(BIVN) – Department of Hawaiian Home Lands officials were put on the spot last week during a senate committee hearing concerning a contract to remove cattle from Humuʻula lands on Hawaiʻi Island.
The Hawaiʻi State Senate Committee on Hawaiian Affairs held an information briefing on May 1st to hear an assortment of updates from DHHL administrators on a variety of different issues. The department is tasked with getting beneficiaries off a long waitlist and into housing.
A top concern for Hawaiʻi Island state senator and committee vice chair Kai Kahele is a contract that is about to be awarded for cattle removal on DHHL ʻAina Mauna lands.
“We just want to be very careful, because we know that this is very contentious,” said DHHL director Jobie Masagatani.
According to their presentation, DHHL officials are looking to remove the cattle from ʻAina Mauna because the animals “inhibit native forest restoration which makes land more susceptible to spread of gorse.” DHHL also says there is a “strong link between cattle and the spread of Rapid ʻOhiʻa Death”.
A summer 2017 survey estimated that 450 cattle remain in the Humuʻula area, and DHHL figures 260 cattle must be removed per year. The contract would be for a license to reduce the cattle population in that area.
DHHL also wants to contract out for the removal of cattle in Piʻihonua.
“From what I have heard,” stated Senator Kahele during the committee briefing, “and what has come out in the community which is obviously unverified, is that an Oʻahu-based applicant is being awarded the Humuʻula contract. Who scored last on the Piʻihonua contract, and leapfrogged to number 1 on the Humuʻula contract. And that applicant has not had previous experience in the Humuʻula or Piʻihonua paddocks. That the other applicants have extensive experience. One has been doing it since 2010 in the Piʻihonua paddock, and in the Humuʻula paddock – the other applicant has extensive experience under limited right of entry for years.”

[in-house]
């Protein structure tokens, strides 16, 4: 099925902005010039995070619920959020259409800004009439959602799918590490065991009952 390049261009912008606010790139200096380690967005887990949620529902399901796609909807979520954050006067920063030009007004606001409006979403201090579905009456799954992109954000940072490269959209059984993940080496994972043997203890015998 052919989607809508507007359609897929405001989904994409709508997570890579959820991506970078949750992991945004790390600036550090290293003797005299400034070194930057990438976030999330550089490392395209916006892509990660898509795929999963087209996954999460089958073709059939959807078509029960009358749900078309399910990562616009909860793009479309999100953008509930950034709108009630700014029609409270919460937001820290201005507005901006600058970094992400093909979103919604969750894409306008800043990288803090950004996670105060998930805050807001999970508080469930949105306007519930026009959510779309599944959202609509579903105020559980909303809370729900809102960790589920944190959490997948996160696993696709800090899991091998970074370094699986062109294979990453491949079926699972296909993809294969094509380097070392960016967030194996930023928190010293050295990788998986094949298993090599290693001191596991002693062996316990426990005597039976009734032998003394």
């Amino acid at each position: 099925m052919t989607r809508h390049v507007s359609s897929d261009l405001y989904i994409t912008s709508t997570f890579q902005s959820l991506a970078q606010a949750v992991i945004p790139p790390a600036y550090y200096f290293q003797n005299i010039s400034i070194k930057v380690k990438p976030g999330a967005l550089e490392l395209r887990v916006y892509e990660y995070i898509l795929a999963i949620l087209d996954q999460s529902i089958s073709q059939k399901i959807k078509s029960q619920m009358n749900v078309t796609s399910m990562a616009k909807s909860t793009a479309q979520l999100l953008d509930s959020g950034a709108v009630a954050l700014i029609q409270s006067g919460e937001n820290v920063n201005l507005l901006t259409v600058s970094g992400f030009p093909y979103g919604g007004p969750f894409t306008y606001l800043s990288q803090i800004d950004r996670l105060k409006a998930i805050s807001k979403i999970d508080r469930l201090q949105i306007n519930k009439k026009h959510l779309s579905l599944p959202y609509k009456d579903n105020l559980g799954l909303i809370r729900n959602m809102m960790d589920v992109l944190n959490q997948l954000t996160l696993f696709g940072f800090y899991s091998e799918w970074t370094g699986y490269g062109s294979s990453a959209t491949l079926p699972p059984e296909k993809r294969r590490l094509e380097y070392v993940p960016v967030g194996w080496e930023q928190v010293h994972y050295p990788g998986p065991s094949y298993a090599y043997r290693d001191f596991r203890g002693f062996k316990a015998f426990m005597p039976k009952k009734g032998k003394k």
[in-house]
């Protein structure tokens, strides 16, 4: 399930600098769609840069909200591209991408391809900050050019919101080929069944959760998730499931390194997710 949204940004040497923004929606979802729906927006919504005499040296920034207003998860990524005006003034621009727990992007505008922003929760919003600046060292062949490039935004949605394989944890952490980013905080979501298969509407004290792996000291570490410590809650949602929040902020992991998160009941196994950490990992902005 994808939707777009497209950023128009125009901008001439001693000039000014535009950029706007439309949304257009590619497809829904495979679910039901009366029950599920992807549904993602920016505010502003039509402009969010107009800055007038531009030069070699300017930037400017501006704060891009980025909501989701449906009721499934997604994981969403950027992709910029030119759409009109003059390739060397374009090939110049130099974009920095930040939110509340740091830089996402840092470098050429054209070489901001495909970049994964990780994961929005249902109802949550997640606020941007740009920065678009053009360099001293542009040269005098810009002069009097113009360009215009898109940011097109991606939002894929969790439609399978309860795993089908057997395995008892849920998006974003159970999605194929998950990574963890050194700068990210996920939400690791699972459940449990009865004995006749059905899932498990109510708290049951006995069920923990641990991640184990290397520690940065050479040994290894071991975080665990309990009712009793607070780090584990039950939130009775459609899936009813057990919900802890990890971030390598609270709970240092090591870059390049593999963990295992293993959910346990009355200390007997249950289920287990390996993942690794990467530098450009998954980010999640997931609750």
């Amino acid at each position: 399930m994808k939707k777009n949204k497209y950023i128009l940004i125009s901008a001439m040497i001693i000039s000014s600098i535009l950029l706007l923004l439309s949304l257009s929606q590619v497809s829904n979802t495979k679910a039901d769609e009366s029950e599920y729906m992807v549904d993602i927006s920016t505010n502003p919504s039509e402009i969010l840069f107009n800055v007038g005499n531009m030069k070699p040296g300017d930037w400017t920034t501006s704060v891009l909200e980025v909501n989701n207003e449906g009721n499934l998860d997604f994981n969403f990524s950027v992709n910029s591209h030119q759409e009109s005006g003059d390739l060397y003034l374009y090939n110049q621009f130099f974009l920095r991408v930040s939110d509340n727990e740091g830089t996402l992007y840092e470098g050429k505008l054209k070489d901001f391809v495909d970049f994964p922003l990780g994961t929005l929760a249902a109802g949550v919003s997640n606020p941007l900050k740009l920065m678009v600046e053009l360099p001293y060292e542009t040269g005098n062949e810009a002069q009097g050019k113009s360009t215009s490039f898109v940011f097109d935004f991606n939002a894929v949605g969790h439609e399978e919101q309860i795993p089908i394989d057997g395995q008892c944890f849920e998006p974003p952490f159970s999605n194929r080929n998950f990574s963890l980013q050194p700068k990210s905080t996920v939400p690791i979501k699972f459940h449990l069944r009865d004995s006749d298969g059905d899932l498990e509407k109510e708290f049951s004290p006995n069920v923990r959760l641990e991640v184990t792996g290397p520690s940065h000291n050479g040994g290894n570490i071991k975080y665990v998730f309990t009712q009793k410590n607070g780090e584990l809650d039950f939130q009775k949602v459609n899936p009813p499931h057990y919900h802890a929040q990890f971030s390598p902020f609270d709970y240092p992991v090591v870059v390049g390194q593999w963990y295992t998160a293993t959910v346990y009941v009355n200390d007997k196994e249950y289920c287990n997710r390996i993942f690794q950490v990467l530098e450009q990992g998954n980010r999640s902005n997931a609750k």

“I’m having to deal with this in the homestead association meetings that I go,” Kahele said. “And what I don’t want is any type of selection process that has been not done in the appropriate way. And I would weigh – beyond just a price per cattle – I would weigh other benefits that potential applicants are offering, whether it’s scholarships or grants to local native Hawaiian programs, or helping with the gorse removal, fencing, reforestation. It shouldn’t just be: we’re removing cattle over the next two years to eliminate all the cattle on the Mauna.”
Hawaiian Home Lands officials could not get into specifics about the procurement since the contract has not been officially awarded, yet. Masagatani said that’s why “having a selection process that is as rigorous as a 103d process is so critical, because as you know there can be a lot of rumor and discussion that may or may not be true. So certainly there is issues, following how the Commission votes at the end of May, all of that information now becomes public. If one of the non-selected vendors wants to bring a challenge forward, they certainly can. We certainly can hold off on final negotiations on the license if such a challenge comes forward. All of that information then becomes public.”
Kahele cautioned, “if you award a non-Hawaii Island applicant a contract on ʻAina Mauna, we’re gonna have major problems.”
“I wouldn’t go to Molokai or Kauai to do something there,” Kahele said. “It’s beyond following our procurement. Its doing the right thing on each of our islands and honoring our homestead associations and our beneficiaries.”
“I appreciate your comments,” Masagatani said. “That’s, I think, why the Commission made the decision to defer final decision-making until we were actually on island, to afford testimony.”
The Hawaiian Homes Commission will be in Waimea in May 20 and 21. The decision on awarding the contract will be made at that time.
Jobie Masagatani is out as Hawaiian Home Lands chair and DHHL director. The deputy director, William Ailā, will serve as interim chair for now.